My name is Jennifer and I am a techoholic. Today’s article is an opinion piece in the New York Times, entitled “The Flight from Conversation,” which was written by Sherry Turkle and can be found by clicking here. This article examines the impact of technology on society, and on personal relationships in particular.
For me, the slide toward my current obsession with technology was gradual. I was a late adopter of the cell phone and only gave in to the temptation to get a cell phone when I was training for the Texas AIDS ride, when I would ride 80 miles or more on my own on deserted farm roads and felt the need to be able to reach out in case of emergency. But the lure of technological advancements has grown stronger and stronger for me since that time, culminating in my current “Crackberry” obsession.
I realized the magnitude of this problem this past Easter Sunday, when I was at church with my husband. We had just gone up to receive communion and returned to our pew. There were a lot of people in church that day, as there frequently are on Easter, so communion was taking some time. All of a sudden, I felt the subtle pull to check my phone to see if the red light was blinking, which would mean that I had some sort of message – be it a voicemail, an e-mail, a text, a Facebook post or, even better, a Facebook friend request! I am nearly helpless in the face of that flashing red light; I simply have to check! I did deny the urge to look that day, but only because I knew that if I caught a glimpse of the blinking red light, the rest of the service would be torture for me until I could see what communication was waiting there.
Facebook and other technological advances have been a godsend for me in many ways. I have a complete aversion to the phone and rarely initiate a phone conversation. I am always grateful to my friends who live far away who reach out by phone to catch up; I almost never make that initial call. But Facebook has allowed me to maintain important friendships from afar in a much more effective manner than before I had access to this virtual connection.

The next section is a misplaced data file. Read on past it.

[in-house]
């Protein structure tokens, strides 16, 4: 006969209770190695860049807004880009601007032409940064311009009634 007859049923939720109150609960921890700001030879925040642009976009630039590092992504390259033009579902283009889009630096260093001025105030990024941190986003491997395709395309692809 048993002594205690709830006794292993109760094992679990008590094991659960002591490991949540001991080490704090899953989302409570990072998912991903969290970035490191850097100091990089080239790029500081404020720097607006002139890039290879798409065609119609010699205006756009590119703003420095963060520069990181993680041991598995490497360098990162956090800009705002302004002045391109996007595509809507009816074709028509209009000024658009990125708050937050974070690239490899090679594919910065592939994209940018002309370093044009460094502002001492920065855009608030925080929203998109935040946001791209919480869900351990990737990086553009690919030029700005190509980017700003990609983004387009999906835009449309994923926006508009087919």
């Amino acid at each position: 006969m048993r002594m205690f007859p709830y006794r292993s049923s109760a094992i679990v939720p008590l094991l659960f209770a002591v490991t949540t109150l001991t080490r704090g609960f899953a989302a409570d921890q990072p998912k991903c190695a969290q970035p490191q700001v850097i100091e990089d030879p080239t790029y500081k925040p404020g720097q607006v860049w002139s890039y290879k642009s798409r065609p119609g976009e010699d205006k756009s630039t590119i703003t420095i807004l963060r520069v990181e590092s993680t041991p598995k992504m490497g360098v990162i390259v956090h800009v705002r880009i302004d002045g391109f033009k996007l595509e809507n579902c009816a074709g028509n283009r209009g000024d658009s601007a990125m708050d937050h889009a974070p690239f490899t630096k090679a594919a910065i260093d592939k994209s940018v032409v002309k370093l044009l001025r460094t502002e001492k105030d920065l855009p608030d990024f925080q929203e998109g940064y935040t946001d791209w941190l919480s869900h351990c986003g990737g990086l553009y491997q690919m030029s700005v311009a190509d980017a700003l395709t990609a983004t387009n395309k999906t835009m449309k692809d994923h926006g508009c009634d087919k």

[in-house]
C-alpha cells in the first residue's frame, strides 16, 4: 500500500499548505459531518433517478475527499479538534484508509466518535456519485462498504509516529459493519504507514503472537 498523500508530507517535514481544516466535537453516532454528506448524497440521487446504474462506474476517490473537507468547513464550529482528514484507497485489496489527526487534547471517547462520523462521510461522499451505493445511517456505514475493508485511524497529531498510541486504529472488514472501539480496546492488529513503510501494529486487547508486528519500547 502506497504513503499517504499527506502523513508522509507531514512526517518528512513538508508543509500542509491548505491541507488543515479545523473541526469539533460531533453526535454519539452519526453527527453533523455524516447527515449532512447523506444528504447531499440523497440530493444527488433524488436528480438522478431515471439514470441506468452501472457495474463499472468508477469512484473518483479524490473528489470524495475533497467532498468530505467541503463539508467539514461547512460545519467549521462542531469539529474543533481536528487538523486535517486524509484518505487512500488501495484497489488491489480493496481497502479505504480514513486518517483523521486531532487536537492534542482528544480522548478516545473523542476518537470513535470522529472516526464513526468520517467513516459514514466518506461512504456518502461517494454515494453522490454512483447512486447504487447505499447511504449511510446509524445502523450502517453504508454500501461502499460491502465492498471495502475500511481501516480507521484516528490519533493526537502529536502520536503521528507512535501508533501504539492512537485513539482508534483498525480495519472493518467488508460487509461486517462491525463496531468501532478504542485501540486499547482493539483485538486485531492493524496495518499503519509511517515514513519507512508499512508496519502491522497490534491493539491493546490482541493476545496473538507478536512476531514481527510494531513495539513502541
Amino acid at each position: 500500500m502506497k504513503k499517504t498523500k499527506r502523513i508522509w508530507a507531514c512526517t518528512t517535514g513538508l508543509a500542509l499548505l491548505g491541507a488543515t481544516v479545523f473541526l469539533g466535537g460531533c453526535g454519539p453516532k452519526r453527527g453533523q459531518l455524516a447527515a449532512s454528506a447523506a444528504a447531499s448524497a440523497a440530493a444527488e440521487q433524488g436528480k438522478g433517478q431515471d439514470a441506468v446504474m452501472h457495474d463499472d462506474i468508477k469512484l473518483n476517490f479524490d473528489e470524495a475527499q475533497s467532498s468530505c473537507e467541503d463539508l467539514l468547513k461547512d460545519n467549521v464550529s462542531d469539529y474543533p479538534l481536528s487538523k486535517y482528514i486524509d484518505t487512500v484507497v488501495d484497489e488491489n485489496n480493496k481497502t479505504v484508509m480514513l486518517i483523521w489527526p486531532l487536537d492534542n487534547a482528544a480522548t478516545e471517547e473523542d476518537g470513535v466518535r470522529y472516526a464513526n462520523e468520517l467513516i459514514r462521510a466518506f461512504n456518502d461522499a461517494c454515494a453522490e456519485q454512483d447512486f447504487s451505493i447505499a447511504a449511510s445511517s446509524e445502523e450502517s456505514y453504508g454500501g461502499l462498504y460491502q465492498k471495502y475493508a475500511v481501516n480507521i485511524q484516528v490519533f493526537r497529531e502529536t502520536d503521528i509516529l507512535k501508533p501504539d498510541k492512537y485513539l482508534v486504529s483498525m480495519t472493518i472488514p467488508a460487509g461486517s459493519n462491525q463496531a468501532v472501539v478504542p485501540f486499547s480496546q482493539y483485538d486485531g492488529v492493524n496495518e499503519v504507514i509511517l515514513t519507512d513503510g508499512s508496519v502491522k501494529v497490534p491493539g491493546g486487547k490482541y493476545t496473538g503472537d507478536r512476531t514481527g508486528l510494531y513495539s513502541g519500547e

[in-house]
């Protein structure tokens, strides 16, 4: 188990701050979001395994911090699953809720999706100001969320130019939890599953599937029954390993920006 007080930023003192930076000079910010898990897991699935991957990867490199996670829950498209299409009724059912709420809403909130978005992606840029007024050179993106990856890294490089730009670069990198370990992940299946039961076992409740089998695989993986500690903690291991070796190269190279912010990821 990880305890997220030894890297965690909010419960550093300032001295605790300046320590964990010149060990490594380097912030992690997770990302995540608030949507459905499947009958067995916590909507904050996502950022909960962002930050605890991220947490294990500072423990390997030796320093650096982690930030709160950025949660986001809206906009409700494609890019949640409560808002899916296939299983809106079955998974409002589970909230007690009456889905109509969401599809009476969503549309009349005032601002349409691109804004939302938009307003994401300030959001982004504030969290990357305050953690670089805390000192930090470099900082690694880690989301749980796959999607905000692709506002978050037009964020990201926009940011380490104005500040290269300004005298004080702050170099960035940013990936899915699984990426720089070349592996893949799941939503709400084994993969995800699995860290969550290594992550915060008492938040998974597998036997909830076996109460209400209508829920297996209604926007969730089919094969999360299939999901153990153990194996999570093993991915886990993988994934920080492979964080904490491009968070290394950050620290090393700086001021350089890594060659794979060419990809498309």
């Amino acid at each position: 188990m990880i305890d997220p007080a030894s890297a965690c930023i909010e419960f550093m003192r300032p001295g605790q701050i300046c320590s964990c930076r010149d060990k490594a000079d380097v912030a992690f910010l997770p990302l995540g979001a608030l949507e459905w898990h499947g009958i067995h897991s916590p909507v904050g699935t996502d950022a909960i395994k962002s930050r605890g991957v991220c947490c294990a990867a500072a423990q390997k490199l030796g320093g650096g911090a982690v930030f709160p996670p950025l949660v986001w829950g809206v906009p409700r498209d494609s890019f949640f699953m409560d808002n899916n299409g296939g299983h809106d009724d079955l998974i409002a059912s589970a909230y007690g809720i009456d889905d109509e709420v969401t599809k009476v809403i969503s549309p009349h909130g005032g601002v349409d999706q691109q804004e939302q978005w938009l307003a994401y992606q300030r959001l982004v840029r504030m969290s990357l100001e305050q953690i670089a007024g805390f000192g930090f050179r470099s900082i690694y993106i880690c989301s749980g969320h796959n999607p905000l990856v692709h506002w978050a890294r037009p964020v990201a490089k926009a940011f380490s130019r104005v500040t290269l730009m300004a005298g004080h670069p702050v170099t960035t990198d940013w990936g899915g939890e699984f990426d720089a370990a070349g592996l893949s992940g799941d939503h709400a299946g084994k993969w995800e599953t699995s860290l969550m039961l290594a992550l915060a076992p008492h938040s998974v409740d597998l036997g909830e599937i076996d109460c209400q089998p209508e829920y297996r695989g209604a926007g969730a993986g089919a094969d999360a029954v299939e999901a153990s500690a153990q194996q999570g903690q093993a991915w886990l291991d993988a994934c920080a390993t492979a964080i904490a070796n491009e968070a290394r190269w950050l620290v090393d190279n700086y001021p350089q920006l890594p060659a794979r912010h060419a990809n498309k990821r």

And, just yesterday, I was able to catch up with a friend who I had not seen in years just because he posted that he happened to be in Boulder. These are some concrete benefits of technology that can, in my opinion, actually increase connections with friends and family.
But there does seem to be a downside to all of this connection; I should be able to ignore that flashing red light on my phone, when I am surrounded by people I love. And one has to ask whether all of these virtual connections really add to the personal connections that lead to a truly fulfilling life.
A few years ago, I received an invitation to my 20 year high school reunion. I was excited about the prospect of going back to Baltimore to see people who I had not seen in years. I am fortunate to have maintained close relationships with quite a few high school classmates, but there are other people that I have not stayed in contact with, and with whom I would love to reconnect. As my high school friends and I were debating whether to attend the reunion, one of our friends said that he felt that he was already connected to our classmates through Facebook. It turned out that I was unable to attend the reunion, but I couldn’t help hoping that Facebook made the conversations at the reunion more meaningful, enabling people to get beyond the “Where do you live? What do you do? Do you have any children?” conversations and onto meatier topics that could lead to true connections.
So, on this picture-perfect Earth Day, when the universe (at least in Boulder) has chosen to display the wonders of nature in all their glory, I challenge myself and all of you to see if we can find ways to disconnect from our technology and connect more with nature, with neighbors, with our family and friends. Let’s take a stand and scale back our use of technology in whatever way would be meaningful for each of us. For me, that might mean leaving the phone plugged in upstairs after 5 PM, so I can’t see that seductive blinking red light. And then maybe, with time, I will be able to see that red light and not even respond. That is the goal; that, and reconnecting with my real life. Happy Earth Day everyone!
Some questions for discussion: Do you share my tech obsession? Does this concern you or are you finding ways to make technology compliment your personal relationships, rather than replace them? If you have children, do you place limits on their use of technology? Are there things that have worked for you to encourage your kids to get outside more or to build more face to face relationships? How does this new connected culture impact the work environment? Do you have any tips for me or for others about how to wean off of technology without having to go cold-turkey?
Please add your thoughts! And thank you for reading.